Do you know which essential oils can hurt your pets? If you have a dog or cat you need to read this!
By Diane Small
For many, aromatherapy has some serious healing powers that can help depression, hormonal imbalances, anxiety and more. For others, using essential oils at home is just something deliciously pleasant – I mean, who doesn’t love using an essential oil diffuser or aromatherapy candle to perfume their home? Of course, if you scent your home in any way, you should use 100% pure, natural oils and waxes so you don’t expose yourself to toxic VOCs (volatile organic compounds). But even if your aromatherapy of choice is 100% organic, you need to know which essential oils can hurt your pets.
Yep, it’s true – what can be good for humans can be harmful to animals. Some examples that come to mind are chocolate, oranges, and a vegan diet, for example. But essential oils, when they’re vapourised in the air or all over your hands, can also hurt your pets. Here’s what you need to know.
Which Essential Oils Can Hurt Your Pets
Aromatherapy That Hurts Dogs
Canine companions are loved by people all over the world. Having a dog is arguably one of the best experiences an animal lover can have, and there is a loyalty to that friendship unlike anything you will find in any other species. But if you have a dog and want it to stay healthy, then we highly recommend you stay away from these essential oils. According VMD Today, a veterinary journal, the following essential oils are harmful to dogs, and since their sense of smell is so keen, they may be especially disturbed by them:
- Tea tree
- Sweet birch
On the other hand, there are some essential oils that are perfectly safe to use around dogs – but be sure to read the instructions and dilute them well. A few oils that are okay for use around dogs are:
Essential Oils That Hurt Cats
Next, we have our feline friends. Personally, I adore cats. They are fun, cool, and can be hilarious. In fact, as it turns out, cats are more popular than dogs as a household companion. Some attribute this to the fact that they are so self-reliant, cleaner than dogs and easier to care for.
But when it comes to aromatherapy and essential oils, our cats are not on the same wavelength as we are. In fact, most of these scents below are toxic to cats, since their livers cannot metabolise some of the elements in such oils. It’s recommended that you just avoid using them around your felines – wash your hands if you’ve been handling these oils, and don’t diffuse them in your home in any form if they’re close to your cat:
- Wintergreen oil
- Peppermint Oil
- All citrus Oils
- Tea tree oil
- Sweet birch
Don’t Forget Birds!
Some people may never consider having a bird for a pet, but I am here to tell those people that you are seriously missing out! Having a feathered friend around is quite entertaining. Interestingly enough, birds are sensitive to scents, and most of the oils listed above are not good for them either.
There are different schools of thought on this of course. Some bird owners feel that essential oils are fine around their birds, but I strongly believe it’s always better to err on the side of caution, and you would hate to accidentally poison your pets.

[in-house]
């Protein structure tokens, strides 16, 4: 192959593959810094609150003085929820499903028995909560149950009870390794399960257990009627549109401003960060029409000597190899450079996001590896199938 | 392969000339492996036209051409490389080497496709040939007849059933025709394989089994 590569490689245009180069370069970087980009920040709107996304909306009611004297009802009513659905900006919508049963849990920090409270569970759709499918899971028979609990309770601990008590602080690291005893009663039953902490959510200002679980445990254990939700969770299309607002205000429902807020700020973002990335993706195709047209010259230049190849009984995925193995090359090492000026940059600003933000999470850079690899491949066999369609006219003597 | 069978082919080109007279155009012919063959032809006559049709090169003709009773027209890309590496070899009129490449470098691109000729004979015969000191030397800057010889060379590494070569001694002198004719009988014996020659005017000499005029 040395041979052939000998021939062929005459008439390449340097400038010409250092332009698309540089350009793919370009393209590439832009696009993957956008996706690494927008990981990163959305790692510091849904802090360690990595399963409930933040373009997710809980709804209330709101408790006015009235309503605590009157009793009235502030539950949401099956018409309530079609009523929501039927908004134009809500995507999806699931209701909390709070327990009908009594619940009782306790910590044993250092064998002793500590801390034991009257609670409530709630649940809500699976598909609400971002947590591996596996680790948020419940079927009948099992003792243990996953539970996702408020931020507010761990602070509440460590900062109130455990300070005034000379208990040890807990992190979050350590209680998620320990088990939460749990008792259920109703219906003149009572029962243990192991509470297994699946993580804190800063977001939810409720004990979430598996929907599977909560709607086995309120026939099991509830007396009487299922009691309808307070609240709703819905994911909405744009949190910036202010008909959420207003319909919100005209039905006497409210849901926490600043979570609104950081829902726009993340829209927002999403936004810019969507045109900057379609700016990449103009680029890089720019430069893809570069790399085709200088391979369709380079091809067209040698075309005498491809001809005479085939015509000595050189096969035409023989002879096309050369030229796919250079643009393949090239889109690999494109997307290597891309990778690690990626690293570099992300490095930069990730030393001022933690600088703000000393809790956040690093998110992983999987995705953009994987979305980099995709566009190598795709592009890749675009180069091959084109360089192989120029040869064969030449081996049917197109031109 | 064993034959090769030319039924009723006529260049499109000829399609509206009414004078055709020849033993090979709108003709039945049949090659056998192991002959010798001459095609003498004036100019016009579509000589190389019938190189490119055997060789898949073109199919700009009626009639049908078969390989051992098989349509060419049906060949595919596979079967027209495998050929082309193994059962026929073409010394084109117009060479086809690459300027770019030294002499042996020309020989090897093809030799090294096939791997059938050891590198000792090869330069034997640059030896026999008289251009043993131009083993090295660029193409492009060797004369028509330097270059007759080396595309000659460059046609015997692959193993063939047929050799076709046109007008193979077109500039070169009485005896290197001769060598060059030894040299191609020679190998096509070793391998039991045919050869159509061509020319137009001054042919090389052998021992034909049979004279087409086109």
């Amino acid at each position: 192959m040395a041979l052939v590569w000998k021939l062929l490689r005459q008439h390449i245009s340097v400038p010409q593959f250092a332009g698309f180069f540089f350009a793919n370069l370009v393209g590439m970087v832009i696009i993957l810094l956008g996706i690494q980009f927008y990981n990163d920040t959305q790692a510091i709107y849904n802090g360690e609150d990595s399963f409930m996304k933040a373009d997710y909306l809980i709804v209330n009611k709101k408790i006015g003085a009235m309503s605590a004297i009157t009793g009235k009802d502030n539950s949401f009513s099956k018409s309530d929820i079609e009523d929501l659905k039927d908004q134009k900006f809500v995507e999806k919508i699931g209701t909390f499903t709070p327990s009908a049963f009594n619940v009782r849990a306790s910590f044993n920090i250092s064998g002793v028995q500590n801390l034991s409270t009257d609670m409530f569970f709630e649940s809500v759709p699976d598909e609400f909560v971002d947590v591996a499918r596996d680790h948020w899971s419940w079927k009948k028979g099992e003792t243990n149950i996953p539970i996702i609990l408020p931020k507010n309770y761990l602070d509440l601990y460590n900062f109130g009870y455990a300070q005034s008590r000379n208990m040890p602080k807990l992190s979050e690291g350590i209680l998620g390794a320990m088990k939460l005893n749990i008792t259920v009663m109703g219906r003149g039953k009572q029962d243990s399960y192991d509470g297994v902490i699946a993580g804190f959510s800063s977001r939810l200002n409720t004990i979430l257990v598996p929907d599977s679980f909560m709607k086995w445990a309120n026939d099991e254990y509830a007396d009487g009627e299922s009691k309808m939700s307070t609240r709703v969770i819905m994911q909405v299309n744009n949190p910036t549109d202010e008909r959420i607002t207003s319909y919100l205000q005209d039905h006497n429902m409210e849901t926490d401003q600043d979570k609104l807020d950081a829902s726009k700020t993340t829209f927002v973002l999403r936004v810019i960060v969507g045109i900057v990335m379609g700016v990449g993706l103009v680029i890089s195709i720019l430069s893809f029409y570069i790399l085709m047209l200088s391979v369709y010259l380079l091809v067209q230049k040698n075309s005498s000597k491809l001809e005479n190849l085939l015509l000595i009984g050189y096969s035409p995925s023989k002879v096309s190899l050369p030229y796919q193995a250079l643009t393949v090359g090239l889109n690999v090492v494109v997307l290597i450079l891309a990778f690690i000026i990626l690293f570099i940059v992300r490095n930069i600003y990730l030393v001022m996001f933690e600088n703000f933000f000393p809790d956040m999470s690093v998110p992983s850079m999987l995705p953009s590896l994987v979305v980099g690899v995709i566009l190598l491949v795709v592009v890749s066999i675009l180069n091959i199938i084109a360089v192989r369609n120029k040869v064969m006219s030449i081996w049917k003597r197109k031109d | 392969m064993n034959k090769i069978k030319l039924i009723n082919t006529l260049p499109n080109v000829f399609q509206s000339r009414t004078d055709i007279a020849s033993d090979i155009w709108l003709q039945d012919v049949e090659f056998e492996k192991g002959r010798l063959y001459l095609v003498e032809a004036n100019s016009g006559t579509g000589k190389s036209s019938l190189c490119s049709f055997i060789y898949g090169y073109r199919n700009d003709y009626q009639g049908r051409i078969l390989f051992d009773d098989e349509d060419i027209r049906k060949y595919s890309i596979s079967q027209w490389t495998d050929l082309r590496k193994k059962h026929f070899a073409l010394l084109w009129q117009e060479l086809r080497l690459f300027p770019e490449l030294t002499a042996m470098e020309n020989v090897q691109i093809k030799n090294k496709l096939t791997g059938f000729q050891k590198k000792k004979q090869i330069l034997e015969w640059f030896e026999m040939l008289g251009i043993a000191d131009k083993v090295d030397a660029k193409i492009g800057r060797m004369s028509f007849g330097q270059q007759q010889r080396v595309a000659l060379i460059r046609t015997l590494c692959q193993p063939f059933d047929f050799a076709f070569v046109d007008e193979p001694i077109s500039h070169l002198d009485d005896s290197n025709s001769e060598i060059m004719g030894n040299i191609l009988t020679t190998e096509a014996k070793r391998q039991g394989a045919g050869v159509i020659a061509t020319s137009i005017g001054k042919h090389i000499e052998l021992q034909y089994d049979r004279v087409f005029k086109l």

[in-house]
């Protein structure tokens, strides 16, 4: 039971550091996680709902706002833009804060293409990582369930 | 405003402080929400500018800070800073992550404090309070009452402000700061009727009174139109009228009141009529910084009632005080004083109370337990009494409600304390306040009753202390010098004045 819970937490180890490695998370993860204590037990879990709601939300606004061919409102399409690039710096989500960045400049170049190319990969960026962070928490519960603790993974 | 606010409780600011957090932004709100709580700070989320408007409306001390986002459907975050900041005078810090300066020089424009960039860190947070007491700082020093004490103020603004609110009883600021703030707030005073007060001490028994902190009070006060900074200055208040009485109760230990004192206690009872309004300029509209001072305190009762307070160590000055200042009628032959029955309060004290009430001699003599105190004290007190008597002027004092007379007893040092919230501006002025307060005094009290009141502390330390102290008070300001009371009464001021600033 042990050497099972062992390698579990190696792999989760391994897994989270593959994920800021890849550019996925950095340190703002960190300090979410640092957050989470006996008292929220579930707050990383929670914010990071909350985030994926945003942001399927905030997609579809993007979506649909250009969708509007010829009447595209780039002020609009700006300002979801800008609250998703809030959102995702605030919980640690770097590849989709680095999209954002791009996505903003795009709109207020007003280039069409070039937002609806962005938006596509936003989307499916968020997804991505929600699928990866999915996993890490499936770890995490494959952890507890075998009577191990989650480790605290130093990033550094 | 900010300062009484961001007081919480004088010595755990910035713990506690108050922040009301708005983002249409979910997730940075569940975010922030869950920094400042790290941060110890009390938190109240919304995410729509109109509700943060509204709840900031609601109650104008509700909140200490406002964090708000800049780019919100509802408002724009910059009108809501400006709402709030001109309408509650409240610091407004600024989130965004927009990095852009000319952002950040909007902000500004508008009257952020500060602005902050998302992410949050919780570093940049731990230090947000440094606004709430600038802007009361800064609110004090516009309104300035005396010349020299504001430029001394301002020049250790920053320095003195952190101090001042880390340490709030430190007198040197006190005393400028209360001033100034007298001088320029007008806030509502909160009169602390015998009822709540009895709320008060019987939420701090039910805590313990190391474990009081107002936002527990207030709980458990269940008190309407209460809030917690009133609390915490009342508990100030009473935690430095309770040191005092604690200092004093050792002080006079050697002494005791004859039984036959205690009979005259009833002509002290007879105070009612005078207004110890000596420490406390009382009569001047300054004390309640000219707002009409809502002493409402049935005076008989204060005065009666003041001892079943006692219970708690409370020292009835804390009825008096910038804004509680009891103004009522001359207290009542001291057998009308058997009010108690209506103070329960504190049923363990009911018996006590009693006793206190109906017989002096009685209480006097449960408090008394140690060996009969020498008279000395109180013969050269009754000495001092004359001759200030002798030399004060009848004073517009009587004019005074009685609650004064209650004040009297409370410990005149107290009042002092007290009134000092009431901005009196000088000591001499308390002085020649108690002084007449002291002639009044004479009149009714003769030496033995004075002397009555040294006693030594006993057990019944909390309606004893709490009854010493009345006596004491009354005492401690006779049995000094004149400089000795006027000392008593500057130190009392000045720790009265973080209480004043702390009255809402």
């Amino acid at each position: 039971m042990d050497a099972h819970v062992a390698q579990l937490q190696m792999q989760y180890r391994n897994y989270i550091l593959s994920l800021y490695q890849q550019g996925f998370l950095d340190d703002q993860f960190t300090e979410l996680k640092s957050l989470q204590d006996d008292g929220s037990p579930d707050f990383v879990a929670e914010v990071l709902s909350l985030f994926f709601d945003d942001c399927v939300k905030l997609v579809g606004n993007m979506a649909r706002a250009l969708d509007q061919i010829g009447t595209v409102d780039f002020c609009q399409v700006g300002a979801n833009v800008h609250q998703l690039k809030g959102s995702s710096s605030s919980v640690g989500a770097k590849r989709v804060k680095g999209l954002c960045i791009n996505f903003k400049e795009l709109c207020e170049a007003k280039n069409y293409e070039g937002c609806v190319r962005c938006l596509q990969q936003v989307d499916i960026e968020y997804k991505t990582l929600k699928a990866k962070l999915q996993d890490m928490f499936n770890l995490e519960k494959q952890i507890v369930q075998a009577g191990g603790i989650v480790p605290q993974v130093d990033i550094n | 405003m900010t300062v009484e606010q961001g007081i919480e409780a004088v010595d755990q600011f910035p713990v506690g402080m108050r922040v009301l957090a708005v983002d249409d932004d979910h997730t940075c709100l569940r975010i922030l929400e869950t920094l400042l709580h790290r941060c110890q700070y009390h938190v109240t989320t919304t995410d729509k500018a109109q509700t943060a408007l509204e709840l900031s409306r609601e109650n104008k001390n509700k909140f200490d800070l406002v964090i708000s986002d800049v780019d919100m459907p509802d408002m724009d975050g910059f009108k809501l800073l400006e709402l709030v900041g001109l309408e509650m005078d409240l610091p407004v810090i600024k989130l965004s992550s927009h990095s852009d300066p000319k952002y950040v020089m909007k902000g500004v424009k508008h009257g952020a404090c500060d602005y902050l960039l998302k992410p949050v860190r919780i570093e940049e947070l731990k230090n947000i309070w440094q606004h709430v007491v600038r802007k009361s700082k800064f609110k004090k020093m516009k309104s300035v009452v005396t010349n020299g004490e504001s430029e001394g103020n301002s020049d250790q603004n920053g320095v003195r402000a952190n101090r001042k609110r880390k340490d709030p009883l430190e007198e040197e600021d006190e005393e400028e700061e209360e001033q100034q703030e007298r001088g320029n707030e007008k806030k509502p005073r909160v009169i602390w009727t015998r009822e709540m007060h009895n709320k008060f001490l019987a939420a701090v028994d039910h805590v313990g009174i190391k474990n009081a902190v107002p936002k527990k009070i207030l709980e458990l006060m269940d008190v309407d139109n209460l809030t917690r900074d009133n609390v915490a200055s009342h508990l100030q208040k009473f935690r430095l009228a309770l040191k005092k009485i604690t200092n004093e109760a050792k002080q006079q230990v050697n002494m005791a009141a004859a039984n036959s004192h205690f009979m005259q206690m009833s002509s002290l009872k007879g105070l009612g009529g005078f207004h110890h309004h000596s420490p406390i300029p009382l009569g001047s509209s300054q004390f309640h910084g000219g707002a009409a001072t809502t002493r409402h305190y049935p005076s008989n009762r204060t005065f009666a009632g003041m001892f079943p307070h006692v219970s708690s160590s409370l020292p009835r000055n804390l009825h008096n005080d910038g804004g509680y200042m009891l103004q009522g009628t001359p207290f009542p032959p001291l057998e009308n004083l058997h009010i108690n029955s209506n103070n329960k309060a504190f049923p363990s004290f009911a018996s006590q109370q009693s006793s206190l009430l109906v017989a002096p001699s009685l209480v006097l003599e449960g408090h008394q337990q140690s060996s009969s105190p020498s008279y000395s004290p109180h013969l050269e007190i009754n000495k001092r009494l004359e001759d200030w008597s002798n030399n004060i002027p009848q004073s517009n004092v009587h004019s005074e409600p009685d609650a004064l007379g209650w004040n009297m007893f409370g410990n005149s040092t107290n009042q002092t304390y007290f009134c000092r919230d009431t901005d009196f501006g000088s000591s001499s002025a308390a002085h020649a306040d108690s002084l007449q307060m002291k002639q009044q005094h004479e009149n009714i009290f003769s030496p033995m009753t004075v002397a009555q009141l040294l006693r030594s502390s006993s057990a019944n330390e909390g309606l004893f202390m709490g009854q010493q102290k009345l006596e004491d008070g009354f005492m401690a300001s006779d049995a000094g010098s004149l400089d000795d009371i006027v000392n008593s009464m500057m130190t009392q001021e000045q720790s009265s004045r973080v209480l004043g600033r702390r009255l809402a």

Even Reptiles Can Suffer
Snakes, lizards, geckos, and turtles are just as popular of pets as the furry and feathered creatures we’ve talked about thus far. When it comes to essential oils and reptiles, there are two schools of thought on that as well. Some naturalistic people believe that essential oils are safe for their lizards, yet there are others that feel it isn’t a safe habit to start.
As with any other type of pet, there is a list of oils you should avoid when dealing with reptiles, which are listed below:
- Black Pepper
- Juniper Melaleuca
- White fir
How Can I Tell If My Pets Have Been Affected?
The Pet Poison Helpline says that signs that your pet may have been exposed to essential oils include:
- Pawing at face or mouth
- Redness around face, nose, mouth, gums, or on the skin
- Trouble walking, wobbling (ataxia)
- Respiratory issues like fast breathing, panting, sneezing, wheezing, and coughing
What Should I Do If My Pet Is Affected?
According to VCA Hospitals, if your cat, dog, bird or reptile is showing any of the signs of toxicity listed above, then you should follow these steps.
- If the essential oils got on their skin, wash them off right away with a neutral, unscented soap
- Go directly to the nearest veterinary hospital
- Make sure to bring the oil so that the vet knows what they are dealing with
Preventing the toxicity from happening in the first place is always your best bet. Make sure to keep your essential oils in a place that is difficult for your pets to access and don’t use them when your pets are in the room. Try to use oils that won’t harm your pets, and if you suspect that they have been infected, seek medical attention immediately.
Our pets are members of the family, and we want them to be safe in their homes. While we love aromatherapy and all things natural, we love our pets more. It isn’t difficult to keep them in a safe place. All you must do is be conscious as to where your pets are when you decide to use your essential oils.
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